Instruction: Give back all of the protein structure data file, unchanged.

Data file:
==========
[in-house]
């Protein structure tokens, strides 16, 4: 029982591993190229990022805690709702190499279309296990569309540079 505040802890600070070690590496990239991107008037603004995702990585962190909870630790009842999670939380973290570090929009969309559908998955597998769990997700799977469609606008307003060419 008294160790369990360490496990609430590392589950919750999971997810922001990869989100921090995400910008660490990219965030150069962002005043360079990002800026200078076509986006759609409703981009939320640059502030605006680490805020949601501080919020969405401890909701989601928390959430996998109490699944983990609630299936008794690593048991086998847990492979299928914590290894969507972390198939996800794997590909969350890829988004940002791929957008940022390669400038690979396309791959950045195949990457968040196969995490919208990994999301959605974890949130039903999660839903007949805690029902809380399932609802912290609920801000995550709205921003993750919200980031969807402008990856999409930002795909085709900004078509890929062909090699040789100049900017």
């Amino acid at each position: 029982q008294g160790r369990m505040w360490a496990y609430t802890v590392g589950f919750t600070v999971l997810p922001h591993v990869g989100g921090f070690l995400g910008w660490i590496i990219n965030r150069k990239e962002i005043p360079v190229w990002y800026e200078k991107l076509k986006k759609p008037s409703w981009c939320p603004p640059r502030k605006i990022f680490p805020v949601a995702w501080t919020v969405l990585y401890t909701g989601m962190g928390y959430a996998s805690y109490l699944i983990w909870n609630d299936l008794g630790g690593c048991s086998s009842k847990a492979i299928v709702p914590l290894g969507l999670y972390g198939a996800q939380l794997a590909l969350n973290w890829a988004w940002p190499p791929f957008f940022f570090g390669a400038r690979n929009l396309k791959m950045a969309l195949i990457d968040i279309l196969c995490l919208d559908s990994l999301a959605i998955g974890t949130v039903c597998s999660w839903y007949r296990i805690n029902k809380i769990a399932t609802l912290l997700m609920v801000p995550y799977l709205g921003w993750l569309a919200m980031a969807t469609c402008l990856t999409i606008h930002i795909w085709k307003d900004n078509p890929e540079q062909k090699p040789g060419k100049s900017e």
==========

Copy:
[in-house]
């Protein structure tokens, strides 16, 4: 029982591993190229990022805690709702190499279309296990569309540079 505040802890600070070690590496990239991107008037603004995702990585962190909870630790009842999670939380973290570090929009969309559908998955597998769990997700799977469609606008307003060419 008294160790369990360490496990609430590392589950919750999971997810922001990869989100921090995400910008660490990219965030150069962002005043360079990002800026200078076509986006759609409703981009939320640059502030605006680490805020949601501080919020969405401890909701989601928390959430996998109490699944983990609630299936008794690593048991086998847990492979299928914590290894969507972390198939996800794997590909969350890829988004940002791929957008940022390669400038690979396309791959950045195949990457968040196969995490919208990994999301959605974890949130039903999660839903007949805690029902809380399932609802912290609920801000995550709205921003993750919200980031969807402008990856999409930002795909085709900004078509890929062909090699040789100049900017």
């Amino acid at each position: 029982q008294g160790r369990m505040w360490a496990y609430t802890v590392g589950f919750t600070v999971l997810p922001h591993v990869g989100g921090f070690l995400g910008w660490i590496i990219n965030r150069k990239e962002i005043p360079v190229w990002y800026e200078k991107l076509k986006k759609p008037s409703w981009c939320p603004p640059r502030k605006i990022f680490p805020v949601a995702w501080t919020v969405l990585y401890t909701g989601m962190g928390y959430a996998s805690y109490l699944i983990w909870n609630d299936l008794g630790g690593c048991s086998s009842k847990a492979i299928v709702p914590l290894g969507l999670y972390g198939a996800q939380l794997a590909l969350n973290w890829a988004w940002p190499p791929f957008f940022f570090g390669a400038r690979n929009l396309k791959m950045a969309l195949i990457d968040i279309l196969c995490l919208d559908s990994l999301a959605i998955g974890t949130v039903c597998s999660w839903y007949r296990i805690n029902k809380i769990a399932t609802l912290l997700m609920v801000p995550y799977l709205g921003w993750l569309a919200m980031a969807t469609c402008l990856t999409i606008h930002i795909w085709k307003d900004n078509p890929e540079q062909k090699p040789g060419k100049s900017e």